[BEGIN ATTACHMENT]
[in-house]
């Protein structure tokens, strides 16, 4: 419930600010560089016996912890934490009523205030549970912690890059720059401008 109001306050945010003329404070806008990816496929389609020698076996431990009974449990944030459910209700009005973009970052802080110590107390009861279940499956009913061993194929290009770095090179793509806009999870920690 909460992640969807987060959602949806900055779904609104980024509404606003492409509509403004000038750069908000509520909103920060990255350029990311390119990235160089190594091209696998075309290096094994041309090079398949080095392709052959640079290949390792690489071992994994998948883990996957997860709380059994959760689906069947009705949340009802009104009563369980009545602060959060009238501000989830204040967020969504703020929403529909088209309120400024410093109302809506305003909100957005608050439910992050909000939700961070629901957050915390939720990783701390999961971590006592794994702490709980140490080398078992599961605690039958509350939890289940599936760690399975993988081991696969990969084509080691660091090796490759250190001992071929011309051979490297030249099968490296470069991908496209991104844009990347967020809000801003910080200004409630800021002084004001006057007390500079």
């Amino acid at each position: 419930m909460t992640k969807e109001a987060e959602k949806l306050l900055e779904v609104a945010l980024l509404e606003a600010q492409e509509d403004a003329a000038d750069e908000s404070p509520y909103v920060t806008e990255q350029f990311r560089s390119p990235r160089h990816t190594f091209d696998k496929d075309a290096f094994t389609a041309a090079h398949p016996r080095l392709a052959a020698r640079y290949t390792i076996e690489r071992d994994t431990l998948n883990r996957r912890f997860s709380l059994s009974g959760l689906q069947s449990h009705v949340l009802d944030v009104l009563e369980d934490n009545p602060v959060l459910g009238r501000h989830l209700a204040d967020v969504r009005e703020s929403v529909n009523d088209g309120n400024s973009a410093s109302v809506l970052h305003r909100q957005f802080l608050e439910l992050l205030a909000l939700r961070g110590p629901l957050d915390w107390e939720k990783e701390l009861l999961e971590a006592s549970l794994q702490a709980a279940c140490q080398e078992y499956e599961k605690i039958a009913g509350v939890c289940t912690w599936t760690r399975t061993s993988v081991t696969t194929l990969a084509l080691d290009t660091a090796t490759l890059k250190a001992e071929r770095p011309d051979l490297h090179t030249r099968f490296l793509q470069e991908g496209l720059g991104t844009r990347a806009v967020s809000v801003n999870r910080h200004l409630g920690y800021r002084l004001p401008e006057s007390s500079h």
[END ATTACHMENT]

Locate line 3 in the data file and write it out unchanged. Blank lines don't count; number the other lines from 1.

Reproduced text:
């Amino acid at each position: 419930m909460t992640k969807e109001a987060e959602k949806l306050l900055e779904v609104a945010l980024l509404e606003a600010q492409e509509d403004a003329a000038d750069e908000s404070p509520y909103v920060t806008e990255q350029f990311r560089s390119p990235r160089h990816t190594f091209d696998k496929d075309a290096f094994t389609a041309a090079h398949p016996r080095l392709a052959a020698r640079y290949t390792i076996e690489r071992d994994t431990l998948n883990r996957r912890f997860s709380l059994s009974g959760l689906q069947s449990h009705v949340l009802d944030v009104l009563e369980d934490n009545p602060v959060l459910g009238r501000h989830l209700a204040d967020v969504r009005e703020s929403v529909n009523d088209g309120n400024s973009a410093s109302v809506l970052h305003r909100q957005f802080l608050e439910l992050l205030a909000l939700r961070g110590p629901l957050d915390w107390e939720k990783e701390l009861l999961e971590a006592s549970l794994q702490a709980a279940c140490q080398e078992y499956e599961k605690i039958a009913g509350v939890c289940t912690w599936t760690r399975t061993s993988v081991t696969t194929l990969a084509l080691d290009t660091a090796t490759l890059k250190a001992e071929r770095p011309d051979l490297h090179t030249r099968f490296l793509q470069e991908g496209l720059g991104t844009r990347a806009v967020s809000v801003n999870r910080h200004l409630g920690y800021r002084l004001p401008e006057s007390s500079h």